The coloring films 331R and 331G and the light-blocking film 332 are provided on the surface of the substrate 372 that is on the substrate 102 side (see FIG. 8). The insulating film 355 is provided so as to cover the coloring film 331R and the light-blocking film 332.

The insulating film 355 has a function of an overcoat preventing impurities contained in the coloring film 331R, the light-blocking film 332, and the like from diffusing into the liquid crystal 353.

A spacer 316 is provided over the insulating film 119 to adjust the distance between the substrate 102 and the substrate 372. Although FIG. 8 illustrates the example in which the spacer 316 is in contact with components (e.g., the insulating film 355) on the substrate 372 side, the spacer 316 is not necessarily in contact with them. Moreover, FIG. 8 illustrates the example in which the spacer 316 is provided on the substrate 102 side; however, the spacer 316 may be provided on the substrate 372 side. For example, the spacer 316 can be provided between adjacent two sub-pixels. A particulate spacer may be used as the spacer 316. Although a material such as silica can be used for the particulate spacer, an elastic material such as an organic resin or rubber is preferably used. In that case, the particulate spacer may have a shape that is vertically crushed.

Surfaces of the conductive film 120, the insulating film 119, the insulating film 355, and the like that are in contact with the liquid crystal 353 may be provided with alignment films for controlling the orientation of the liquid crystal 353.

At least regions of the conductive films 334 and 335 that overlap with the coloring film 331R and the like are preferably formed using a light-transmitting material.

In the case where the touch panel 310 includes a transmissive liquid crystal display device, for example, two polarizing plates that are not illustrated are provided to be above and below the display portion 381. Light from a backlight provided on the outer side of the polarizing plate enters through the polarizing plate. At this time, orientation of the liquid crystal 353 is controlled with a voltage applied between the conductive film 120 and the oxide semiconductor film 111. In other words, the intensity of light emitted through the polarizing plate can be controlled. Light entering from the backlight, excluding light in a particular wavelength range, is absorbed by the coloring film, so that red, blue, or green light is emitted.

In addition to the polarizing plate, a circularly polarizing plate can be used, for example. An example of the circularly polarizing plate is a stack including a linear polarizing plate and a quarter-wave retardation plate. With the circularly polarizing plate, the viewing angle dependency can be reduced.

In the example illustrated here, the liquid crystal element 308 is a liquid crystal element using an FFS mode. However, one embodiment of the present invention is not limited thereto, and a liquid crystal element using any of a variety of modes can be used. For example, a liquid crystal element using a vertical alignment (VA) mode, a twisted nematic (TN) mode, an in-plane switching (IPS) mode, an axially symmetric aligned micro-cell (ASM) mode, an optically compensated birefringence (OCB) mode, a ferroelectric liquid crystal (FLC) mode, an antiferroelectric liquid crystal (AFLC) mode, or the like can be used.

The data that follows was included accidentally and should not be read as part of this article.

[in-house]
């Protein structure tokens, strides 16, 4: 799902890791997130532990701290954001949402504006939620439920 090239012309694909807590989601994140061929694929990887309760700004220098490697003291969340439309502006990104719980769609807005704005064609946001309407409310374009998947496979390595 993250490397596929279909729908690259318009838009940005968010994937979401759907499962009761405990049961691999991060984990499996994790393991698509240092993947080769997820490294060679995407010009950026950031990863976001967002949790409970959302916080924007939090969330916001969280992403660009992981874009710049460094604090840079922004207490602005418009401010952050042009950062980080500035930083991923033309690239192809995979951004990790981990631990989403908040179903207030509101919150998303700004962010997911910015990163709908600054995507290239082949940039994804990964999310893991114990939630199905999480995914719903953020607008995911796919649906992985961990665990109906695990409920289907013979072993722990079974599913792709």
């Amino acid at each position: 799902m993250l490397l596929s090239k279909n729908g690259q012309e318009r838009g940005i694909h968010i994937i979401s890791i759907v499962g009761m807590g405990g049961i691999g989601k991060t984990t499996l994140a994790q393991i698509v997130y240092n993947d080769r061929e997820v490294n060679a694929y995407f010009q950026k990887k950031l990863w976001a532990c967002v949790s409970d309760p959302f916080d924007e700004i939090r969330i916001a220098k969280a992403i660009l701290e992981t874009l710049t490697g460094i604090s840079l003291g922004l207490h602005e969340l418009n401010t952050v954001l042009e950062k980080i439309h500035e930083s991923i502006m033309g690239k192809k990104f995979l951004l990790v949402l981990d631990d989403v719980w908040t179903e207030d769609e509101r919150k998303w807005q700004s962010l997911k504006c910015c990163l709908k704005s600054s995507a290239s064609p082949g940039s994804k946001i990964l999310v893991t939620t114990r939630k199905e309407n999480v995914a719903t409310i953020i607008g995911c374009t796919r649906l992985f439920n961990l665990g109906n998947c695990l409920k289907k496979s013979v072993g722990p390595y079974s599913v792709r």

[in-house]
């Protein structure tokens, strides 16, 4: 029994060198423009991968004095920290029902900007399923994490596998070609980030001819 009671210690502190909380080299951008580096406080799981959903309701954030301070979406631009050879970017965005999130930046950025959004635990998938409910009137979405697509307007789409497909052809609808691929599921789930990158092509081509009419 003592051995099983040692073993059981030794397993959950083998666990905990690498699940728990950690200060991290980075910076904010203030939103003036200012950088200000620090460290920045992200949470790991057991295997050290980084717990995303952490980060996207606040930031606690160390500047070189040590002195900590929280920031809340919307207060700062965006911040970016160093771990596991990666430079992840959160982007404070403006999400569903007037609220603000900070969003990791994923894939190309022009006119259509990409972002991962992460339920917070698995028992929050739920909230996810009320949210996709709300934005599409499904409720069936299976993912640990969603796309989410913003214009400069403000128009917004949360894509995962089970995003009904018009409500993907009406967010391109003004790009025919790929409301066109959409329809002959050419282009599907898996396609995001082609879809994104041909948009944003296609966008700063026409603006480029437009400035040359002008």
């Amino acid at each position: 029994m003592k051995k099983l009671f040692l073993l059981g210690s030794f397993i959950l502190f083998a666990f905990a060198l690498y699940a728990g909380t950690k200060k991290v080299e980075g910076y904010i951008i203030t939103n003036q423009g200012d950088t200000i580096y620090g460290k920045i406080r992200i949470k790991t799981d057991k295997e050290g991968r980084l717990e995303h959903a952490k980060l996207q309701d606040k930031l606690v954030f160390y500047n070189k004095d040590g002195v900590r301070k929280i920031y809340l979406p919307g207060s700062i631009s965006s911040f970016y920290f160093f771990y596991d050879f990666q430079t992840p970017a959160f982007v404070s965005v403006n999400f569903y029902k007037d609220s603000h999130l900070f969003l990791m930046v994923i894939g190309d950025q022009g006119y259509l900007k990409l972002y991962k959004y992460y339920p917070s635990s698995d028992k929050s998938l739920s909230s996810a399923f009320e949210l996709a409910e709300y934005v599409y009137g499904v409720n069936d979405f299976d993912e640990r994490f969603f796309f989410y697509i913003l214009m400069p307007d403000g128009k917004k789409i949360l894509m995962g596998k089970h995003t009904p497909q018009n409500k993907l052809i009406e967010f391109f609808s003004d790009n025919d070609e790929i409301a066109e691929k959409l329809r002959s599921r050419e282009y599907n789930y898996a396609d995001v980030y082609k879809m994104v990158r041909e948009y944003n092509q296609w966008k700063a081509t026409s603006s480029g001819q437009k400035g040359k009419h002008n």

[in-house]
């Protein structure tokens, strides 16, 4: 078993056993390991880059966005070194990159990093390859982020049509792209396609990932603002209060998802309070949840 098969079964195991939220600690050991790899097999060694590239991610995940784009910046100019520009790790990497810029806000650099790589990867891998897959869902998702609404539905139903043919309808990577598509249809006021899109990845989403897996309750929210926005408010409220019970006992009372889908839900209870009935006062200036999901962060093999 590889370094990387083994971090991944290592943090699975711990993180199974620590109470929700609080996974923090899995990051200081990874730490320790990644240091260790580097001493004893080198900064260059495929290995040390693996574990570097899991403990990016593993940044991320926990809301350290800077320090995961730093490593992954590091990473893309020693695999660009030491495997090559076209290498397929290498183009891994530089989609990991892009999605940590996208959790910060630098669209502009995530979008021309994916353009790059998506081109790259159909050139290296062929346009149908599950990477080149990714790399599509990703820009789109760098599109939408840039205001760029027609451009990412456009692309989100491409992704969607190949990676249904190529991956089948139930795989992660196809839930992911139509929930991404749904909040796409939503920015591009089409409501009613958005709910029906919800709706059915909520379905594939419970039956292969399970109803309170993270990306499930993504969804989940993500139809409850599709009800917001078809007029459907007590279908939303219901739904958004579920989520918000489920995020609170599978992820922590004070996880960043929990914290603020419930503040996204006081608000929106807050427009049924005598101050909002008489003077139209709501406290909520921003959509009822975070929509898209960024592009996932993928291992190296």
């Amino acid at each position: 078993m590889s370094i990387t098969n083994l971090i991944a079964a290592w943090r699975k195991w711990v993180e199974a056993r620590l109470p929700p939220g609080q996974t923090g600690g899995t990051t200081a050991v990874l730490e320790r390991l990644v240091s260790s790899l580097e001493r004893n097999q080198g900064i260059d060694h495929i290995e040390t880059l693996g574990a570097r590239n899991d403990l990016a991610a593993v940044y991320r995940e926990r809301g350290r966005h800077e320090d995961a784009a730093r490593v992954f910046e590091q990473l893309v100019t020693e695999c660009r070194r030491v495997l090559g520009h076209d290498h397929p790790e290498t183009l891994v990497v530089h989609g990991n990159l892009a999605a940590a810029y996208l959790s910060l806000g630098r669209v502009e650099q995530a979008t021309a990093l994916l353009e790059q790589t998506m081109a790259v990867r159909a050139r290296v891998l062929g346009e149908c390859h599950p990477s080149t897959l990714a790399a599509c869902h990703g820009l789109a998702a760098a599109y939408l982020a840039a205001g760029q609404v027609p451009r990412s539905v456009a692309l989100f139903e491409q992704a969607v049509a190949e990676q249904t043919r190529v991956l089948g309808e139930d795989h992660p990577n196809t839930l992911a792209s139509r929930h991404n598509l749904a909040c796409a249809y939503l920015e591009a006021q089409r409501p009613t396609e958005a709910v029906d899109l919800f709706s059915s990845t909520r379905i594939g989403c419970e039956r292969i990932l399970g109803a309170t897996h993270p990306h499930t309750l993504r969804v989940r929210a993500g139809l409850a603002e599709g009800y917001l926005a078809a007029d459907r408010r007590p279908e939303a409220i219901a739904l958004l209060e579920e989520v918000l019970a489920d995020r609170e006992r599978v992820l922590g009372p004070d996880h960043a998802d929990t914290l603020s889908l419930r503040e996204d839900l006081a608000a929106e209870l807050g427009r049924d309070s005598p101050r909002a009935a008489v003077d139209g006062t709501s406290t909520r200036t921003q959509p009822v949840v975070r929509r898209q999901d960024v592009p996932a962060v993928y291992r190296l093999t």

Furthermore, a normally black liquid crystal display device, for example, a transmissive liquid crystal display device using a vertical alignment (VA) mode, may be used as the touch panel 310. Examples of the vertical alignment mode include a multi-domain vertical alignment (MVA) mode, a patterned vertical alignment (PVA) mode, and an advanced super-view (ASV) mode.

The liquid crystal element is an element that controls transmission and non-transmission of light by optical modulation action of the liquid crystal. Note that optical modulation action of the liquid crystal is controlled by an electric field applied to the liquid crystal (including a horizontal electric field, a vertical electric field, and an oblique electric field). As the liquid crystal used for the liquid crystal element, thermotropic liquid crystal, low-molecular liquid crystal, high-molecular liquid crystal, polymer dispersed liquid crystal (PDLC), ferroelectric liquid crystal, anti-ferroelectric liquid crystal, or the like can be used. Such a liquid crystal material exhibits a cholesteric phase, a smectic phase, a cubic phase, a chiral nematic phase, an isotropic phase, or the like depending on the conditions.

As the liquid crystal material, either of positive liquid crystal and negative liquid crystal may be used, and an appropriate liquid crystal material can be used depending on the mode or design to be used.

In the case of employing a horizontal electric field mode, liquid crystal exhibiting a blue phase for which an alignment film is unnecessary may be used. A blue phase is one of liquid crystal phases, which is generated just before a cholesteric phase changes into an isotropic phase while the temperature of cholesteric liquid crystal is increased. Since the blue phase appears only in a narrow temperature range, a liquid crystal composition in which several weight percent or more of a chiral material is mixed is used for the liquid crystal layer in order to improve the temperature range. The liquid crystal composition that includes liquid crystal exhibiting a blue phase and a chiral material has a short response time and has optical isotropy. In addition, the liquid crystal composition that includes liquid crystal exhibiting a blue phase and a chiral material does not need alignment treatment and has a small viewing angle dependence. An alignment film does not need to be provided and rubbing treatment is thus not necessary; accordingly, electrostatic discharge damage caused by the rubbing treatment can be prevented, and defects and damage of the liquid crystal display device in the manufacturing process can be reduced.